Hello my sweets. Today I am here to show you the progress on my last big craft room project. I have worked my way around the room and there was one corner left that still looked pretty much like this.
It’s the corner to the right of my door. It’s where the big, whopping ugly radiator sits that keeps me warm and cozy, but that is one big eye sore. In our old house we have old radiators. And not the beautiful antique kind but the ugly rundown kind. So most of the time I just tried to hide it under a sheet and I laid a shelf on top so I could put things there.
That shelf was not attached to anything and the whole thing was a dusty balancing act.
So I set out to build myself something new. Yes built something from scratch this time. My first time….
I started with the design:
I used painters tape to outline my plans. I wasn’t too worried about hiding the wall socket because it gets hardly used and I could still plug in a lamp and run the cord underneath the cover.
I figured I might as well use that little corner a bit better too and add a few shelves for books and magazines. One never has enough room for those. Right?!
So I measured things. Procrastinated for weeks to get my courage up and then set off to the hardware store.
They did the tough work.
With this giant but very cool machine they cut up my MDF boards to my specified measurements. That was a lot of cutting, but it was done in mere minutes.
So the only thing I had to do was assemble…..
I started with the front panel. I had decided to built it with planks, instead of cutting it out of one big slab of MDF. The finished size would be so big that I was afraid I might not be able to maneuver it up two flights of stairs otherwise. (and I was a bit afraid I might not be able to pull it off, that too).
Anyway using a square hook to get things straight, wood glue and little strips to join the planks I started to build the frame and attach a corner support.
Until it looked like this:
I needed that center piece for two reasons. To give the whole thing some extra stability and because the webbing I was going to use was not wide enough to cover the whole frame in one go.
The I prepared the sides.
I cut out some room for our baseboards and attached the supports for the bookshelves.
By lining them up perfectly I could make sure that the shelves would be level (can you make out my pencil line?).
Then we eagerly carried everything upstairs for the final assembly. (I say we, because my Love was a trooper and helped me out all through the project. I needed his skills badly).
Upstairs we stated to attach the sides to the front. And then this happened!!!!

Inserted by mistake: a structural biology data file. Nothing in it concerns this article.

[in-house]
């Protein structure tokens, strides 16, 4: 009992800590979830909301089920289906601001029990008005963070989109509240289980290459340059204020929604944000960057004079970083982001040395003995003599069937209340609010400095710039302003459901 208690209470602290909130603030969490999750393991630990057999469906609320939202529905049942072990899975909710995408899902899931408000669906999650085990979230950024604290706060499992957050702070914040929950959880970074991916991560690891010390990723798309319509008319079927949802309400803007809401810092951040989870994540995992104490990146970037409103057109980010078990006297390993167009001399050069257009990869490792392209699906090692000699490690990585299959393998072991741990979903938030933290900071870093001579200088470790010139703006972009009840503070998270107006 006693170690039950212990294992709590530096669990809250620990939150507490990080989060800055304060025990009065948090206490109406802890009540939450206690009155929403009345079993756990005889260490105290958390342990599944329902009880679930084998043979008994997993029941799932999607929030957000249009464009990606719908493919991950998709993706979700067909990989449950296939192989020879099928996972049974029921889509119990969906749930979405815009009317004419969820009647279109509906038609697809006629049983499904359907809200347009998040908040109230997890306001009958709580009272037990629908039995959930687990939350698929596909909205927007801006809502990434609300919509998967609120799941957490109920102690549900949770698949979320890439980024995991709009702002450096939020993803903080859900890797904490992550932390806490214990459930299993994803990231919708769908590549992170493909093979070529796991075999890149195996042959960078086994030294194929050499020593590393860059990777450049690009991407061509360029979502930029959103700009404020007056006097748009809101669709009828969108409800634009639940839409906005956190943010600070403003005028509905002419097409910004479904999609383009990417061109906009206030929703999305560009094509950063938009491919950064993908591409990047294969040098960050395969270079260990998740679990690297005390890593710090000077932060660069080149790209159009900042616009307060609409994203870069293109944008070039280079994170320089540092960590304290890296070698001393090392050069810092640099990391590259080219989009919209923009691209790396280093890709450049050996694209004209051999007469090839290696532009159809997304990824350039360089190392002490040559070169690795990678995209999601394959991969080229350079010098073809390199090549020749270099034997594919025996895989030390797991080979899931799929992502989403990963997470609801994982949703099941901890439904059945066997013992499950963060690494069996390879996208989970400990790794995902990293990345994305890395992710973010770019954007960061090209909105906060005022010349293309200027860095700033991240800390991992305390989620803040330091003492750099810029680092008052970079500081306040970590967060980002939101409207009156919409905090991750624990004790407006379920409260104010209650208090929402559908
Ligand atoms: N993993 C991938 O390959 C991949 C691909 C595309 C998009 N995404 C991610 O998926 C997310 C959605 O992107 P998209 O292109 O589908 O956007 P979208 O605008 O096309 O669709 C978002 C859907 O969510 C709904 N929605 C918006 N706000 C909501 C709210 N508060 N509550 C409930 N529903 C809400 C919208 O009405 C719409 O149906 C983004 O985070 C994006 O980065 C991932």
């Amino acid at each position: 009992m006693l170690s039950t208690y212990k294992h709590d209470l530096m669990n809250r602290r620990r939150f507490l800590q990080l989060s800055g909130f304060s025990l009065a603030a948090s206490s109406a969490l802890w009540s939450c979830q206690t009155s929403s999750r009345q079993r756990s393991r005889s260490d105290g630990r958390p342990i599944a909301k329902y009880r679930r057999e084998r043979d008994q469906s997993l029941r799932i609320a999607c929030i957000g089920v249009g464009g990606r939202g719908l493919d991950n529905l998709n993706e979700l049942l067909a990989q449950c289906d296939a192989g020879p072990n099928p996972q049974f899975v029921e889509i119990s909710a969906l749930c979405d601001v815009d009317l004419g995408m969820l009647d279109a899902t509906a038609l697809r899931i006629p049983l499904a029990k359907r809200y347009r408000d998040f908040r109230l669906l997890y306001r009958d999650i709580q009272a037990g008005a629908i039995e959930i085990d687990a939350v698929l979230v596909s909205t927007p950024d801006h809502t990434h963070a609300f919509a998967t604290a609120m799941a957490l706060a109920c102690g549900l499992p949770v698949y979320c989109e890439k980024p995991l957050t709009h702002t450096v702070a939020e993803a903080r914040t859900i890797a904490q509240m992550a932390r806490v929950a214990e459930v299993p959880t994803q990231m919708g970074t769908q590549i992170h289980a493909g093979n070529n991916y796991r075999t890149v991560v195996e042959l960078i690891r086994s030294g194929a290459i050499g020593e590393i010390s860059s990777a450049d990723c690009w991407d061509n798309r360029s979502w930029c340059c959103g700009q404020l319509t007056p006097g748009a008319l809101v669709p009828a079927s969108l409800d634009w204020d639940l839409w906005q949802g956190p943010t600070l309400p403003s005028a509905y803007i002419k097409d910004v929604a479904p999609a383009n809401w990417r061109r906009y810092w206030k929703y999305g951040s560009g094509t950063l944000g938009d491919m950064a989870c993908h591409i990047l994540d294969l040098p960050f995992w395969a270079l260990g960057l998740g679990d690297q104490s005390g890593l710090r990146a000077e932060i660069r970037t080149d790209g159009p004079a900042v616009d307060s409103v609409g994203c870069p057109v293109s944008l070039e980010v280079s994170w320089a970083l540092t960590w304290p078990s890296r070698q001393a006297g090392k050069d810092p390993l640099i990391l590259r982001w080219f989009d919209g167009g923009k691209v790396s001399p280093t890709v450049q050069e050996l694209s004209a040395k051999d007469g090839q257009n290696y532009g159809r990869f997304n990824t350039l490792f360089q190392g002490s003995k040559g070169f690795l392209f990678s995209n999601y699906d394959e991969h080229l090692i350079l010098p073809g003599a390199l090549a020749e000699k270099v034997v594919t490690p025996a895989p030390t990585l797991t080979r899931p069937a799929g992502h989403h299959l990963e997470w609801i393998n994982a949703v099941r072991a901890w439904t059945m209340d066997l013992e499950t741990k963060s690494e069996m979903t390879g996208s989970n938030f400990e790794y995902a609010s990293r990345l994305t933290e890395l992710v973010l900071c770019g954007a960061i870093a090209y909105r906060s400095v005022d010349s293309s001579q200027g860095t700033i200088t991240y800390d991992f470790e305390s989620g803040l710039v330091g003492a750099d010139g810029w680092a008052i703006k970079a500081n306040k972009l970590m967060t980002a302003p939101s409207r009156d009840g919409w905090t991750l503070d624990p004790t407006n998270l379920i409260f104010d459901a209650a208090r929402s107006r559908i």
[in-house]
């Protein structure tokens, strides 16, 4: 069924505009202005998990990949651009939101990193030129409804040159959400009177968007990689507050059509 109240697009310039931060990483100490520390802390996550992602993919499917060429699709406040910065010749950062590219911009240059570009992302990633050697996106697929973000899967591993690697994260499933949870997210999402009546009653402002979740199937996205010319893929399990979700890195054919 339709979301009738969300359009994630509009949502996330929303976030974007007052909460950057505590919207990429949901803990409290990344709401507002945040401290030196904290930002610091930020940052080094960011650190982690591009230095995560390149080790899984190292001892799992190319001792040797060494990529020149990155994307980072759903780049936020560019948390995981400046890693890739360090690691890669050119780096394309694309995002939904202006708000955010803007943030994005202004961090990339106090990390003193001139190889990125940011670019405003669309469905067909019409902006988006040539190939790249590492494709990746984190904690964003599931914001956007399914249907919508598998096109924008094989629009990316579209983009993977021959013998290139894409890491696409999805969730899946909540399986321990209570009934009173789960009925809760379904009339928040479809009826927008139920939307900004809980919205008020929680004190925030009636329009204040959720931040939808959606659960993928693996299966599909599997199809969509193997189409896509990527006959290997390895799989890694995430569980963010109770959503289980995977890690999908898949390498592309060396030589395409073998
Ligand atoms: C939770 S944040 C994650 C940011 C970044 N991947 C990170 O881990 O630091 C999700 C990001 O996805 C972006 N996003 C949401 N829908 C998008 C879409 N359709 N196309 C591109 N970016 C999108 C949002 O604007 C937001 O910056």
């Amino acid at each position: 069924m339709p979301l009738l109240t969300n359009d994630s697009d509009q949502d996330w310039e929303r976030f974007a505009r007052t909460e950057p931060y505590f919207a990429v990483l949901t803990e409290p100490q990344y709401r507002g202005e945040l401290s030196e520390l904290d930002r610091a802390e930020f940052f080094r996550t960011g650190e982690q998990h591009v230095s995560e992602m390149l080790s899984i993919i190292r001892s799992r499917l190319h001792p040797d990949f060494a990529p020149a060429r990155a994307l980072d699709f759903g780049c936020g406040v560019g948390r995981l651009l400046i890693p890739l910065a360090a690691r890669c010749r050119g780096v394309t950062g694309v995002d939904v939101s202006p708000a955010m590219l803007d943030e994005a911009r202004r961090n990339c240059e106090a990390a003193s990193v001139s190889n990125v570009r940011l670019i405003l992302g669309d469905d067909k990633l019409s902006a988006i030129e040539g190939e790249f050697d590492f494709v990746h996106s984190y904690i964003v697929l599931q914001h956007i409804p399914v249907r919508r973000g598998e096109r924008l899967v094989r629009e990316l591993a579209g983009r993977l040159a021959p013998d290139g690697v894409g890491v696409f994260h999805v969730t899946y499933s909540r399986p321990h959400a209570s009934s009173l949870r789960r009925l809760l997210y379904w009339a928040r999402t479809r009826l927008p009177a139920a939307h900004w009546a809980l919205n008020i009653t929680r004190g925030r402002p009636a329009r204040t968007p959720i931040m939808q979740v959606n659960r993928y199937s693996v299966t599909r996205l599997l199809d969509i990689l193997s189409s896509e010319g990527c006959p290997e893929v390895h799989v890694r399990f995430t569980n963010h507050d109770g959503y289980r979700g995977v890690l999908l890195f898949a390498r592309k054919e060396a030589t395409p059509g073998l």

Oh no! The whole thing fell apart! Ouch, sh.., good grief, help!!!!
Turned out we had been so afraid of not having the screws show up on the good side that the screws were just too small. They couldn’t hold it together. Nothing broke though, just all the joints got unjoined
It was kind of late in the day at that time and for the sake of our relationship we just left it like that. And went on to do other things for two days until we had worked up some courage to attack it again.
And then in one big sweep we reassembled it all in a matter of hours. Happy again
We rebuilt the frame and the side supports with bigger screws and stapled the webbing to the inside.
Then it was time for operation bookshelves.
We attached the outer left side support to the main cover by means of the bookshelves. That was a two person balancing act in tight corners involving a level, a screwdriver and a lot of intimate personal contact.
But it worked…..
We sawed some big holes in the top shelf for added hot air circulation and attached it to the sides. So far we don’t think we need a support beam for the top shelf, but if it starts to sag we can attach one to the wall real quick.
Of course at this stage it looks far from perfect.
There are a million screw holes and everything isn’t lined up uber perfectly. But I am confident that a lot of caulking will make it look all better. I love the power of caulk! And paint!
Anyway this is as far as we have gotten now.
A radiator cover / book shelf in my craft room.
Next up: sanding, caulking, sanding, caulking, priming, caulking, sanding, painting. Just a few more steps really
So what do you think? Love or hate?
Marianne Songbird is the founder of Songbird, where she hopes to inspire everyone to create a home they love, one DIY project at a time. She shares anything from craft ideas to home decor inspiration and from DIY projects to decorating hacks. Originally from the Netherlands Marianne and her husband Lex are currently renovating a 250-year-old farmhouse in Germany.